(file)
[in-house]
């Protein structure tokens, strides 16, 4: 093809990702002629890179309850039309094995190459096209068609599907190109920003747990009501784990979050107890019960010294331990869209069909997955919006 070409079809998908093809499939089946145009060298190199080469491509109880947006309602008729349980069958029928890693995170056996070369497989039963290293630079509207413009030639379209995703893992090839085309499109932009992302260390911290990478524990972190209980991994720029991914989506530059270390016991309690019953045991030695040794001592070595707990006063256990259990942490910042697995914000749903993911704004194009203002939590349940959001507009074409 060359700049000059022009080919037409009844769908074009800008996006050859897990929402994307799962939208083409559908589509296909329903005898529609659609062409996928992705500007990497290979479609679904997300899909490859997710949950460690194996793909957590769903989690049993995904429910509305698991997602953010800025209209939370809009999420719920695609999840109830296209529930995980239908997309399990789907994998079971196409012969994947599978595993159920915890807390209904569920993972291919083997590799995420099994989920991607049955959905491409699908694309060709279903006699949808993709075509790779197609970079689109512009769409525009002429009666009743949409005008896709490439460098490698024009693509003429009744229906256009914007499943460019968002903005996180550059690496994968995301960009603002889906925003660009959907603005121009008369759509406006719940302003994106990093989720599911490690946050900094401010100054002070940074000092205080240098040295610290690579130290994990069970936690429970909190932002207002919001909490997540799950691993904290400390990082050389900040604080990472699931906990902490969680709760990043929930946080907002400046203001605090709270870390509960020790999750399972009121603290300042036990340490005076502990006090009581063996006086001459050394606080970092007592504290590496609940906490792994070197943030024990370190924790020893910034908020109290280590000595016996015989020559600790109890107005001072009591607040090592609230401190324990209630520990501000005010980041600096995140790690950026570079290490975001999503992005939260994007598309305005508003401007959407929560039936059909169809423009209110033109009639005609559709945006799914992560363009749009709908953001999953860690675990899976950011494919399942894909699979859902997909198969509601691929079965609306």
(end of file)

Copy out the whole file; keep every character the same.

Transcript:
[in-house]
């Protein structure tokens, strides 16, 4: 093809990702002629890179309850039309094995190459096209068609599907190109920003747990009501784990979050107890019960010294331990869209069909997955919006 070409079809998908093809499939089946145009060298190199080469491509109880947006309602008729349980069958029928890693995170056996070369497989039963290293630079509207413009030639379209995703893992090839085309499109932009992302260390911290990478524990972190209980991994720029991914989506530059270390016991309690019953045991030695040794001592070595707990006063256990259990942490910042697995914000749903993911704004194009203002939590349940959001507009074409 060359700049000059022009080919037409009844769908074009800008996006050859897990929402994307799962939208083409559908589509296909329903005898529609659609062409996928992705500007990497290979479609679904997300899909490859997710949950460690194996793909957590769903989690049993995904429910509305698991997602953010800025209209939370809009999420719920695609999840109830296209529930995980239908997309399990789907994998079971196409012969994947599978595993159920915890807390209904569920993972291919083997590799995420099994989920991607049955959905491409699908694309060709279903006699949808993709075509790779197609970079689109512009769409525009002429009666009743949409005008896709490439460098490698024009693509003429009744229906256009914007499943460019968002903005996180550059690496994968995301960009603002889906925003660009959907603005121009008369759509406006719940302003994106990093989720599911490690946050900094401010100054002070940074000092205080240098040295610290690579130290994990069970936690429970909190932002207002919001909490997540799950691993904290400390990082050389900040604080990472699931906990902490969680709760990043929930946080907002400046203001605090709270870390509960020790999750399972009121603290300042036990340490005076502990006090009581063996006086001459050394606080970092007592504290590496609940906490792994070197943030024990370190924790020893910034908020109290280590000595016996015989020559600790109890107005001072009591607040090592609230401190324990209630520990501000005010980041600096995140790690950026570079290490975001999503992005939260994007598309305005508003401007959407929560039936059909169809423009209110033109009639005609559709945006799914992560363009749009709908953001999953860690675990899976950011494919399942894909699979859902997909198969509601691929079965609306």